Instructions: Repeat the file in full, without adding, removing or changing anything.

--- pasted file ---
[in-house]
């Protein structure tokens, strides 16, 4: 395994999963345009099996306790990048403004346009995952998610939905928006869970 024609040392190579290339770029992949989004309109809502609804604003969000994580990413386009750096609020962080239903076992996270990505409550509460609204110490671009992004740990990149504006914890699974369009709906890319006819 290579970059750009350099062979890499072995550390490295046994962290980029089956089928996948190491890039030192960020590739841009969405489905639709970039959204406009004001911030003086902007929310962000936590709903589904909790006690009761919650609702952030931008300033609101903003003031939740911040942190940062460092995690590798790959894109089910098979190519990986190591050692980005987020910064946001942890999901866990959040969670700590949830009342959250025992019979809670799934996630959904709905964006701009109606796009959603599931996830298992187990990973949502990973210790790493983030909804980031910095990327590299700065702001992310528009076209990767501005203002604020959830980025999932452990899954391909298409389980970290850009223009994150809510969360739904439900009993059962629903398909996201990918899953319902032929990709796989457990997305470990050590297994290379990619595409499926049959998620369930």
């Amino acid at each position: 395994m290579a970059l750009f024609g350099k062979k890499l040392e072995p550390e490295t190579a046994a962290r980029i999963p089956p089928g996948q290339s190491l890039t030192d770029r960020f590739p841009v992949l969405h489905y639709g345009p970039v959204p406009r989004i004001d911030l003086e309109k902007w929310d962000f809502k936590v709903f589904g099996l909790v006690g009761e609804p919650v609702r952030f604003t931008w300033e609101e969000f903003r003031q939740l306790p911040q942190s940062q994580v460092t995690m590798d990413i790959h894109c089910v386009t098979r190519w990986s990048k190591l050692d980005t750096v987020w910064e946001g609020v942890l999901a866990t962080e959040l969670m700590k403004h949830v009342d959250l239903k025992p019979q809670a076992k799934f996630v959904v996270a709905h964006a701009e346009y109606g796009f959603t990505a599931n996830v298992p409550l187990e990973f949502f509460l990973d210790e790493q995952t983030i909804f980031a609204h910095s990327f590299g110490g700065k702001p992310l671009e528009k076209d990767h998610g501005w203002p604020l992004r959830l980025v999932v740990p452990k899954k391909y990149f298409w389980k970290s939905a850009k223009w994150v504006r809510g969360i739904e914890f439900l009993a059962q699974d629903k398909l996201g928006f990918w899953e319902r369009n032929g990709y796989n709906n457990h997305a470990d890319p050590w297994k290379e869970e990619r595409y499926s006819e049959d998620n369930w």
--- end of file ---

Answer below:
[in-house]
């Protein structure tokens, strides 16, 4: 395994999963345009099996306790990048403004346009995952998610939905928006869970 024609040392190579290339770029992949989004309109809502609804604003969000994580990413386009750096609020962080239903076992996270990505409550509460609204110490671009992004740990990149504006914890699974369009709906890319006819 290579970059750009350099062979890499072995550390490295046994962290980029089956089928996948190491890039030192960020590739841009969405489905639709970039959204406009004001911030003086902007929310962000936590709903589904909790006690009761919650609702952030931008300033609101903003003031939740911040942190940062460092995690590798790959894109089910098979190519990986190591050692980005987020910064946001942890999901866990959040969670700590949830009342959250025992019979809670799934996630959904709905964006701009109606796009959603599931996830298992187990990973949502990973210790790493983030909804980031910095990327590299700065702001992310528009076209990767501005203002604020959830980025999932452990899954391909298409389980970290850009223009994150809510969360739904439900009993059962629903398909996201990918899953319902032929990709796989457990997305470990050590297994290379990619595409499926049959998620369930």
């Amino acid at each position: 395994m290579a970059l750009f024609g350099k062979k890499l040392e072995p550390e490295t190579a046994a962290r980029i999963p089956p089928g996948q290339s190491l890039t030192d770029r960020f590739p841009v992949l969405h489905y639709g345009p970039v959204p406009r989004i004001d911030l003086e309109k902007w929310d962000f809502k936590v709903f589904g099996l909790v006690g009761e609804p919650v609702r952030f604003t931008w300033e609101e969000f903003r003031q939740l306790p911040q942190s940062q994580v460092t995690m590798d990413i790959h894109c089910v386009t098979r190519w990986s990048k190591l050692d980005t750096v987020w910064e946001g609020v942890l999901a866990t962080e959040l969670m700590k403004h949830v009342d959250l239903k025992p019979q809670a076992k799934f996630v959904v996270a709905h964006a701009e346009y109606g796009f959603t990505a599931n996830v298992p409550l187990e990973f949502f509460l990973d210790e790493q995952t983030i909804f980031a609204h910095s990327f590299g110490g700065k702001p992310l671009e528009k076209d990767h998610g501005w203002p604020l992004r959830l980025v999932v740990p452990k899954k391909y990149f298409w389980k970290s939905a850009k223009w994150v504006r809510g969360i739904e914890f439900l009993a059962q699974d629903k398909l996201g928006f990918w899953e319902r369009n032929g990709y796989n709906n457990h997305a470990d890319p050590w297994k290379e869970e990619r595409y499926s006819e049959d998620n369930w």